Aaron Mooy makes surprise move to Shanghai SIPG


News broke over the weekend that Australia and Brighton midfielder Aaron Mooy had completed a transfer to Chinese Super League club Shanghai SIPG.

A transfer out of the blue

Mooy made the move to Shanghai and it seemed to catch a lot of people off guard. While reading through the daily transfer rumours, I didn't really see Mooy moving to China being mentioned. When I saw the news I was a bit shocked, but it seems like it is a reaction transfer.

After Brighton made the signing of Adam Lallana, this seems to have set the spiral of events that have led to Mooy leaving Brighton. Not many, however, would have expected him to rock up in Shanghai. 

According to the Athletic, Mooy had a clause in his contract allowing him to sign for clubs in China for four million quid, which indicates that either he knew he had interest from China before moving to Brighton and he certainly didn't want to miss out on a big payday, as it is obvious the ticking clock called age is running down once you hit your thirties, and Mooy being 29 is creeping up to that stage of his career.

After having seen Mooy play against Taiwan, who is obviously a considerable level below the Premier League, I know he is instantly going to be one of the top players in the CSL. He displayed to me during the World Cup qualifiers that he is one of those players who often find space on a pitch while not being the fastest player, and his vision for spraying a pass about the field was second to none. 

A player capable of dictating play. In China where the pressing will be a lot less, this will mean Mooy's passing ability and skill to find space will put his head and shoulders as one of the top players in the league. An astute signing by Shanghai indeed, especially when you add in his unique clause, allowing them to nab him for only four million. 

Why Mooy offers major appeal to Chinese clubs

Mooy does not only offer appeal to Chinese clubs because he is a quality player, who has played at the highest level of the game. One key element of signing Aaron Mooy that will offer the utmost appeal to Chinese clubs is the fact that he is Australian and qualifiers for the allocated Asian foreign player spot in Shanghai's squad.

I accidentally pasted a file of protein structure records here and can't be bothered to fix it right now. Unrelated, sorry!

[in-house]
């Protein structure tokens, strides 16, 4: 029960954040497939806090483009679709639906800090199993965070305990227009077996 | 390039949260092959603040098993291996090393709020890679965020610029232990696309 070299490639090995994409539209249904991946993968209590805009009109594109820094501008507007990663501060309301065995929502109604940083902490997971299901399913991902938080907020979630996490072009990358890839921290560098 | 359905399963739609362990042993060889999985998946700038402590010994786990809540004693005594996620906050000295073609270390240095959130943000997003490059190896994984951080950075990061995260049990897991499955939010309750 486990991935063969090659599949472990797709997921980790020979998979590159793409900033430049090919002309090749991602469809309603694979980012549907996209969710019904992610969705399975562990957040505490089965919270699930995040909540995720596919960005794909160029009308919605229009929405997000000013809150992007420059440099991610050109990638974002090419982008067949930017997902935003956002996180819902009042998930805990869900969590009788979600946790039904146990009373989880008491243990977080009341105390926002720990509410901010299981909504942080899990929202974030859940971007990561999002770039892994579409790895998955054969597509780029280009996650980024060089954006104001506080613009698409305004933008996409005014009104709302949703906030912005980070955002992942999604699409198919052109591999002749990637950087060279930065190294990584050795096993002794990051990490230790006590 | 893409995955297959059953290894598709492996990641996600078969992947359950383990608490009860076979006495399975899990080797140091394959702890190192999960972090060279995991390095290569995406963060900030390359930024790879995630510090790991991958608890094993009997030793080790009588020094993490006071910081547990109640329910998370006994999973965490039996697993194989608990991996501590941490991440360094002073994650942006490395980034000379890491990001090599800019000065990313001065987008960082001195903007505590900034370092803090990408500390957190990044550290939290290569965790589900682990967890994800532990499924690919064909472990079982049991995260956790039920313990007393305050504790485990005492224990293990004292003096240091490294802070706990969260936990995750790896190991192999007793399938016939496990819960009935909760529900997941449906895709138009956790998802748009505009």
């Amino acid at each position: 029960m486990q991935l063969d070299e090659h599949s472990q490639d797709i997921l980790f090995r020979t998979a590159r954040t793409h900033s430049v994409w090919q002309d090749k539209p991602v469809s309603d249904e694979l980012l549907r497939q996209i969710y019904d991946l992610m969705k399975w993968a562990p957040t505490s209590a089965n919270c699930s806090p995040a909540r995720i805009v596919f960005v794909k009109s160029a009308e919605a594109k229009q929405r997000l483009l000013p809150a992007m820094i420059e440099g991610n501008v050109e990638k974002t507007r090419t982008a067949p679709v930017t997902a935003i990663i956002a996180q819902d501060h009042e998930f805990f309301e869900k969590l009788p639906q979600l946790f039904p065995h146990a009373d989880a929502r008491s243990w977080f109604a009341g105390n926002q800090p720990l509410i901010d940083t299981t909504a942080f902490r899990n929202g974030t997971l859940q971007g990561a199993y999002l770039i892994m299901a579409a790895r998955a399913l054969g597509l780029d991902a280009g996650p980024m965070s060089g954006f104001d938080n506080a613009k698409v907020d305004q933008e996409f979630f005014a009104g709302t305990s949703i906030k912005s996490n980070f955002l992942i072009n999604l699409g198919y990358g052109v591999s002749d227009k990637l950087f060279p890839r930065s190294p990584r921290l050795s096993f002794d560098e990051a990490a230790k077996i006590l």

Very few people in western countries will be aware that the AFC (Asian Football Confederation) has a rule that each team playing in an AFC affiliated league can only play three foreign players. This can be boosted to four players if one of those is from an AFC member country. 

As Australia compete in World Cup qualifiers through the Asian qualifying section, they make Australian players 'Asian' in the eyes of the footballing world, and this is what makes Australian players attractive signings for big Asian clubs throughout Asia, especially in the likes of Japan, Korea and China, and also countries we don't cover much of such as in the Middle East.

Some countries do have a few quirks to the foreign players rule though, like Japan for example where they allow partner country players to play in the league as non-foreigners, or Qatar for example, where an extra foreign player can be added if he originates from a Union of Arab Football Associations (UAFA) member nation, but these additional player rules are country-specific.

Therefore, Aaron Mooy not only appeals to Chinese clubs because he is a good player, but he also attracts intrest because he can occupy a foreign player spot as an AFC allocated foreign player, meaning Shanghai can fill their other spots with non-AFC foreigners. Any way you look at this deal it is a loss for Brighton and a monumental gain for Shanghai SIPG. 

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